“I wish there was more to do here.”
Do you ever find yourself saying this sentence as you sit there bored out of your mind? Have you heard others ask it?
Well, there is something more to do now that Village Trough in Berea is staging shows with local and regional talent and preparing to open as a full dining and entertainment venue.
The Trough’s predecessor, The Black Feather, was a popular hangout, restaurant and entertainment venue. The Village Trough is in the same location, 216 Adams St., just off Broadway in Old Town Berea.
Tonight, a potluck starts at 6 p.m. with Andrew James Miller of Berea taking the stage at 7 p.m. with his folk and blues guitar and vocals followed by The Holler Honeys with their “East Tennessee Americana” style of music. A $5 donation is suggested.
While the Trough hasn’t celebrated a grand opening yet, it has been booking talent and putting on shows. A full opening is just around the corner when the Trough will also serve food as well as staging musical acts.
“The Village Trough is owned and operated by six worker-owners (the owners are the only people working there),” according to Brett Hetzell, one of the six.
Operating as a music venue since December, the Trough has booked many local bands as well as a few traveling performers. So far, the Trough has booked local band Climaxx, a group that calls its style “newgrass” and an Appalachian performer who goes by the name “Cornbred."
The Trough also has seen DJ appearances by DJ Spellbinder. The establishment has hosted performers from California to Indiana, Hetzell said. One visiting group, Traveling Broke and Out of Gas, pulled up in a big school bus that had been converted to run on veggie oil.
One of tonight’s performers expects to leave the area in the near future.
“Lately I’m limited by financial and transportation considerations, and due to this I will be relocating to Missouri for a few months,” Miller said. “Currently, I make rap beats for local artists and give guitar lessons.”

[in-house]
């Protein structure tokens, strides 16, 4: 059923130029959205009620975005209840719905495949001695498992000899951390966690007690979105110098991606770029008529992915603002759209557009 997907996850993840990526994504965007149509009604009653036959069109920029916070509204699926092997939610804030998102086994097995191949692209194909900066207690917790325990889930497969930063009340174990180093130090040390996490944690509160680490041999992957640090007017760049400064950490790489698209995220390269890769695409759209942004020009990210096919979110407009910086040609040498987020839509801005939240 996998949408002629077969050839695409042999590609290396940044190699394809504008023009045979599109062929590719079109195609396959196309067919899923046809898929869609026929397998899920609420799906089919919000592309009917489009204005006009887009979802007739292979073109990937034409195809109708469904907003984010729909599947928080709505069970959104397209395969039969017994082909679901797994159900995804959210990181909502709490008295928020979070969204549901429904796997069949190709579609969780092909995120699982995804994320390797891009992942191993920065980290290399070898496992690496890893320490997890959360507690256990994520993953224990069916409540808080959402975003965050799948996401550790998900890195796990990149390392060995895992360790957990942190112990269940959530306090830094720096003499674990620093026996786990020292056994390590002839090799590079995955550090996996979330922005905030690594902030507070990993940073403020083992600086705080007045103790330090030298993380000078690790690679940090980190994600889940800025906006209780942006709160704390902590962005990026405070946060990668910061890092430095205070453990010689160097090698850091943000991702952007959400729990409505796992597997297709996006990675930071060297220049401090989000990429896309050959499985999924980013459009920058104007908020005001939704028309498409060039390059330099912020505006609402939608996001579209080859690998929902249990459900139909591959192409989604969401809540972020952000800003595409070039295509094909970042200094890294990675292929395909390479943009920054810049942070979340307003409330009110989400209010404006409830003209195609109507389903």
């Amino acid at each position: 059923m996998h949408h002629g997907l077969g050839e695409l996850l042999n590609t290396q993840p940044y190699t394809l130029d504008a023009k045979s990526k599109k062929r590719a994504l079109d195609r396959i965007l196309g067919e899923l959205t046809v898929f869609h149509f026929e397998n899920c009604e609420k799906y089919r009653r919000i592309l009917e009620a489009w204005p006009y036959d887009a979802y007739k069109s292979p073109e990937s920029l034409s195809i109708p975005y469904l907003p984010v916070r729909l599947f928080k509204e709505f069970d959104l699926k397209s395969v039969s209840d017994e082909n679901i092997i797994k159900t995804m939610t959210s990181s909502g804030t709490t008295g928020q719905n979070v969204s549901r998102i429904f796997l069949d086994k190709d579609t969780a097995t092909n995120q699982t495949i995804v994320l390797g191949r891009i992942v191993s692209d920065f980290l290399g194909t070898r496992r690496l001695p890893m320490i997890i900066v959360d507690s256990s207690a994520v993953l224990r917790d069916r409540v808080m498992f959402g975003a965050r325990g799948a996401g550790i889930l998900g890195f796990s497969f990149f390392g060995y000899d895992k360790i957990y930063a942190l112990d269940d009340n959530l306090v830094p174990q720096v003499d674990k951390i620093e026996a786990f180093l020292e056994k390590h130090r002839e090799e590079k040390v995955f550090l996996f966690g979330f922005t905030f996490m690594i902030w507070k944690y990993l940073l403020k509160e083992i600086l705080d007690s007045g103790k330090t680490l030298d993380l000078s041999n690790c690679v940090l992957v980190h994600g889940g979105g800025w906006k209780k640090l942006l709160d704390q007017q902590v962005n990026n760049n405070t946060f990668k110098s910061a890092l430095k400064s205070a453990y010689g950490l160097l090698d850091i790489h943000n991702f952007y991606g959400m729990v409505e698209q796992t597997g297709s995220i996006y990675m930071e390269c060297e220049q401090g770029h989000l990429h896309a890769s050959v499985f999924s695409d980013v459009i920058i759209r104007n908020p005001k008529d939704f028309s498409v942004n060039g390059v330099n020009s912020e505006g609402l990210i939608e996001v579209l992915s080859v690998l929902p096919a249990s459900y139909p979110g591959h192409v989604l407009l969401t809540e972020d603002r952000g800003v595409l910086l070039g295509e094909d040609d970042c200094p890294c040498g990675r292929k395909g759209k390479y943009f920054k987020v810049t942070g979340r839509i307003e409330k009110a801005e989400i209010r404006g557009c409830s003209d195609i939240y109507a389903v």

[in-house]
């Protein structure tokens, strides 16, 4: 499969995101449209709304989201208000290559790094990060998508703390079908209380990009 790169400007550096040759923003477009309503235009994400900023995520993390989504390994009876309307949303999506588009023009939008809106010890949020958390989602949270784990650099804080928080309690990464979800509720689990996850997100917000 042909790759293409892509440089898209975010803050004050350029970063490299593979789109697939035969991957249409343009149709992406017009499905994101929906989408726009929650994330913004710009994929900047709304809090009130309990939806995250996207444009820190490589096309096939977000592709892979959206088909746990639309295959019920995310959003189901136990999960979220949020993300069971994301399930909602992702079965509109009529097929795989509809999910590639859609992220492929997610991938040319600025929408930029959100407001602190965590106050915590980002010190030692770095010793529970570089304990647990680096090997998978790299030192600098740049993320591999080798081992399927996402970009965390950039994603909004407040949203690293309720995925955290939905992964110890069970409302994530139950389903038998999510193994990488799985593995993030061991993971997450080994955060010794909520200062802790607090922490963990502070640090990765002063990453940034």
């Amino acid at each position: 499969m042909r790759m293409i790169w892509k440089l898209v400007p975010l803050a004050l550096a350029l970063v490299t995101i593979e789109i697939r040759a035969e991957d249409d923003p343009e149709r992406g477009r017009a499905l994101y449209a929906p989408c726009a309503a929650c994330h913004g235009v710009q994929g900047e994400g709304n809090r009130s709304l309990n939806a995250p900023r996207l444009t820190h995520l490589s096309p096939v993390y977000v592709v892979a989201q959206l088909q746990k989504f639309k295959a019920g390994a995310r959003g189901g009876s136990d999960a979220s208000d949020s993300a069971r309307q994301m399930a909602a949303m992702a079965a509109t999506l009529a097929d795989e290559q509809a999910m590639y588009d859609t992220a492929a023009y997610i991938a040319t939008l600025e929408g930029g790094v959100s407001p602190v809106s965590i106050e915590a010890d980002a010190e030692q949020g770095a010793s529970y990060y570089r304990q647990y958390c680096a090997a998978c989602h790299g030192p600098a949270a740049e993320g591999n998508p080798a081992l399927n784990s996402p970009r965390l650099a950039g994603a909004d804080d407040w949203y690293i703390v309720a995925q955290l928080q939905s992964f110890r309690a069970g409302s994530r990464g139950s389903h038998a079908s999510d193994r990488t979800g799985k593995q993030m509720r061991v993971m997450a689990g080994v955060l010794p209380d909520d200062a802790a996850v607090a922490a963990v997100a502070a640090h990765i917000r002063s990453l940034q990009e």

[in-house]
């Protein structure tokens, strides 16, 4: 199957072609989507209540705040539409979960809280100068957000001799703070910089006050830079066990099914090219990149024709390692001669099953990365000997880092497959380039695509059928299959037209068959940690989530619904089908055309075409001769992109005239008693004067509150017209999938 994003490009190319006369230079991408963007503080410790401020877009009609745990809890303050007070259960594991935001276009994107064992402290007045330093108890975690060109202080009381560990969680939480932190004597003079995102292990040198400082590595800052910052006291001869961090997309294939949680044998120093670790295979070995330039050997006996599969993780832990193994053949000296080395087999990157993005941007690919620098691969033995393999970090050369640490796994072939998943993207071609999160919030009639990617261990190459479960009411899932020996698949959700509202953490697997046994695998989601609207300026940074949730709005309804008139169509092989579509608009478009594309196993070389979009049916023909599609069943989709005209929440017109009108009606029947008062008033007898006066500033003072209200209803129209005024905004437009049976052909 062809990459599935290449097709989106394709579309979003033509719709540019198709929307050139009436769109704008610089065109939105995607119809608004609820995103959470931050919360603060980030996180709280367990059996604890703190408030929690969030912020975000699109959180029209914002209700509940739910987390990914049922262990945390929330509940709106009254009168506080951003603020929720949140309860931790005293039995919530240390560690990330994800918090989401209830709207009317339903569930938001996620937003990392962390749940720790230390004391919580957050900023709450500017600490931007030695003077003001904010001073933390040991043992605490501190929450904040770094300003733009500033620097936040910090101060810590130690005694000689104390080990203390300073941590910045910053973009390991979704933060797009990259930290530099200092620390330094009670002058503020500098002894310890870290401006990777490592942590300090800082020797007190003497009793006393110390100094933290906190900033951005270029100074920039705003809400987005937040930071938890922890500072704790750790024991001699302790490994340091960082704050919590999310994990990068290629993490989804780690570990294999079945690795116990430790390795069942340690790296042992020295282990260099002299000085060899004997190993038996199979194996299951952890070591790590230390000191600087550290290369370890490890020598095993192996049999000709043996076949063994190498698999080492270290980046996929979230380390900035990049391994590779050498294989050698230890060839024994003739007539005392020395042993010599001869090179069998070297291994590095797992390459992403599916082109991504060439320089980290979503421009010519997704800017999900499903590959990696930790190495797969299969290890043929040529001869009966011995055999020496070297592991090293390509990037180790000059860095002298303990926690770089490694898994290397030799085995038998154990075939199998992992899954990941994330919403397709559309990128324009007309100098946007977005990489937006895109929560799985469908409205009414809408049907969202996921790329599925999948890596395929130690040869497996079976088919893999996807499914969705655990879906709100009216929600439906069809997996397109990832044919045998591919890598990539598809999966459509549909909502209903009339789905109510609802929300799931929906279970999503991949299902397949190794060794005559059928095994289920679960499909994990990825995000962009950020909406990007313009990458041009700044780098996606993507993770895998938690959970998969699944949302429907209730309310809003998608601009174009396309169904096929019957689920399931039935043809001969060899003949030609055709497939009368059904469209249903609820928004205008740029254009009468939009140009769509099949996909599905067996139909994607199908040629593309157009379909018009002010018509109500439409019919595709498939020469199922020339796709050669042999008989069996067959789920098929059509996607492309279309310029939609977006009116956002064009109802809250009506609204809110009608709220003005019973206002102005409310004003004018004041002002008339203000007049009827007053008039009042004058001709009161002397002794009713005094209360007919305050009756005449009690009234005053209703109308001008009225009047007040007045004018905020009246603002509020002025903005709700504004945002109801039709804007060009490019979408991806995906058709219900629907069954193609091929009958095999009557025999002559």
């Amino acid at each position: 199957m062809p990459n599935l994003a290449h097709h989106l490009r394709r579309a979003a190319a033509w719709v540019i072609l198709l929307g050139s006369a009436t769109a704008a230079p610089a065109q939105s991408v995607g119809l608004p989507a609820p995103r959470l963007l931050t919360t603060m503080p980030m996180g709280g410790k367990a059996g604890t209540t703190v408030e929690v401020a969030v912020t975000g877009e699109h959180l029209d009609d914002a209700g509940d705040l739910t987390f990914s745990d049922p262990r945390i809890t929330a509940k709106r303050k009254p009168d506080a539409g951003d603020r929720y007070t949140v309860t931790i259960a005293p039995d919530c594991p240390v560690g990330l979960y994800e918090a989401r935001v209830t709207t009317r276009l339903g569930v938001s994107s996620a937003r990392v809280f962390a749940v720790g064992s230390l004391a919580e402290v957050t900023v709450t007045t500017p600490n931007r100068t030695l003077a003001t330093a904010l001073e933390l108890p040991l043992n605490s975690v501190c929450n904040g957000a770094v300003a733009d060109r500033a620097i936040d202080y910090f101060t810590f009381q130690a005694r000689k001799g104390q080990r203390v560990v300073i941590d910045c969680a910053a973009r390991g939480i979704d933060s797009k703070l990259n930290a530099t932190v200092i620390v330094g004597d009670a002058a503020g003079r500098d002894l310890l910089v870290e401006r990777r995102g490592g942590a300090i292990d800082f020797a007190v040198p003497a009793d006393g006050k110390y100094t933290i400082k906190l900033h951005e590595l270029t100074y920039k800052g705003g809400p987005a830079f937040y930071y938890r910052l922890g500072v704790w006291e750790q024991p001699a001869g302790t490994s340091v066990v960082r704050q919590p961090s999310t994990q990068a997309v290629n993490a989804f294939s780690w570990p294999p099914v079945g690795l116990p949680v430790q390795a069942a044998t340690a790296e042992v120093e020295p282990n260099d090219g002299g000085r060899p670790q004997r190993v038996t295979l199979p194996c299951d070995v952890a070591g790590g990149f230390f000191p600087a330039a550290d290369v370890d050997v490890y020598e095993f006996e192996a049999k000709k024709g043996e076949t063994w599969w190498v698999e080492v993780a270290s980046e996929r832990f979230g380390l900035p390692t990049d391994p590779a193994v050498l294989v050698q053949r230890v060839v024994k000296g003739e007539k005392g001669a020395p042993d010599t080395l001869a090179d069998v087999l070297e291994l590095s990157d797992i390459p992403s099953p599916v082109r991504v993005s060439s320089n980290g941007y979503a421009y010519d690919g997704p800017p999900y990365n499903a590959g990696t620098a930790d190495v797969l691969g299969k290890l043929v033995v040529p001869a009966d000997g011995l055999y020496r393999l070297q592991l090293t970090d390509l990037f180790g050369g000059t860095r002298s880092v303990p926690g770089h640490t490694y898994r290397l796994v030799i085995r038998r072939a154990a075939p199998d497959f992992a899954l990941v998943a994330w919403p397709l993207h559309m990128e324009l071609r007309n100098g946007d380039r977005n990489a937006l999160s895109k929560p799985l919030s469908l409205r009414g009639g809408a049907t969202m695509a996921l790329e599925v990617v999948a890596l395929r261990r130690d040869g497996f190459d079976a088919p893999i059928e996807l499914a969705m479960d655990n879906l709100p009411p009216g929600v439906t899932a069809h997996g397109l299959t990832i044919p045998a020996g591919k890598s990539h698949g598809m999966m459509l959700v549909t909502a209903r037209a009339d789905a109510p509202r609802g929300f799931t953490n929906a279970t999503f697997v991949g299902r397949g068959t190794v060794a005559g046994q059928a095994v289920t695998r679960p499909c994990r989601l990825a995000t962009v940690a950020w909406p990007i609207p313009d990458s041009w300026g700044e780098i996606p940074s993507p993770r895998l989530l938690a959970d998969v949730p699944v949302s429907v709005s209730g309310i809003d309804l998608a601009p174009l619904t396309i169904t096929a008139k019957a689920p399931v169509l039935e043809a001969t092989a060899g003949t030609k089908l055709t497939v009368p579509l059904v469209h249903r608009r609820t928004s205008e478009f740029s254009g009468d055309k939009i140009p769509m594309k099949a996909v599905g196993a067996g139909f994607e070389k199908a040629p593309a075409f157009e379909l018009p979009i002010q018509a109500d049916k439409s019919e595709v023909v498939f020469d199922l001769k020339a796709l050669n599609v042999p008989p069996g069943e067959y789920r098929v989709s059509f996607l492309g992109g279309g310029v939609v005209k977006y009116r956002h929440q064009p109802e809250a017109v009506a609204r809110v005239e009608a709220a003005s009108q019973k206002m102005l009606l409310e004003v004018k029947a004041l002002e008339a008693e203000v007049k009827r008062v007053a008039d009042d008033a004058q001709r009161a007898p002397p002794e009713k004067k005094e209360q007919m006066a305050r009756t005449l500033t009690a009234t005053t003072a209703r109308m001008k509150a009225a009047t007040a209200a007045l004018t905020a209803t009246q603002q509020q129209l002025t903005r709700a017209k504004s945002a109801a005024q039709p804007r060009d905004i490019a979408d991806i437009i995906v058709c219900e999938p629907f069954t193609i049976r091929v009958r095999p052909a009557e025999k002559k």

The Holler Honeys is two ladies, Ashlee Correll-Green and Traci Cochran, who have been playing together for 12 years but decided just six months ago to work on a project and become the Honeys.
Both grew up playing piano, they said. Traci over time has picked up four other instruments and now has settled with mainly the guitar and mandolin. Ashlee, along with playing the piano, took vocal lessons growing up and now plays the mandolin as well.
The ladies have what they call an acoustic rock and folk-like sound but would best describe it by calling it Americana. The two said they plan to perform two of their new songs tonight: “Hole” and “Over.” Traci, the lead writer, said “Hole” is made to relate to relationship problems while “Over” is more of a song that shows anger, even rage.
Traci said that although she leads in writing, Ashlee has started writing as well.
“Writing together is kind of a new thing,” Traci said. “But we hope to continue as we work on our first CD.”
The Holler Honeys played together for the first time at the River Roo Festival in Sneedville, Tenn., their hometown. They called the experience “a sign” that they were headed in the right direction, especially because people at the festival loved their performance. The ladies appreciate the support they get, whether it comes from their hometown or fans on the road.
“We just want the people to know we are really invested in Berea and really want to highlight the local music as well as become a community gathering spot,” said Ali Blair, another of the worker-owners of the Village Trough.
The Trough’s later acts will be the Jeff Richey Experience, a local rock and soul artist who will be playing a few of his originals March 21. A Knoxville band called “Hudson K” will make an April 4 appearance at the Trough.
The Village Trough is listed on Reverbnation, a website through which performers can be contacted to book a gig. Fans and others also can contact The Holler Honeys and like them on their Facebook page.
Don’t lay around wishing there was more to do just go do it.
“I wish there was more to do here.”
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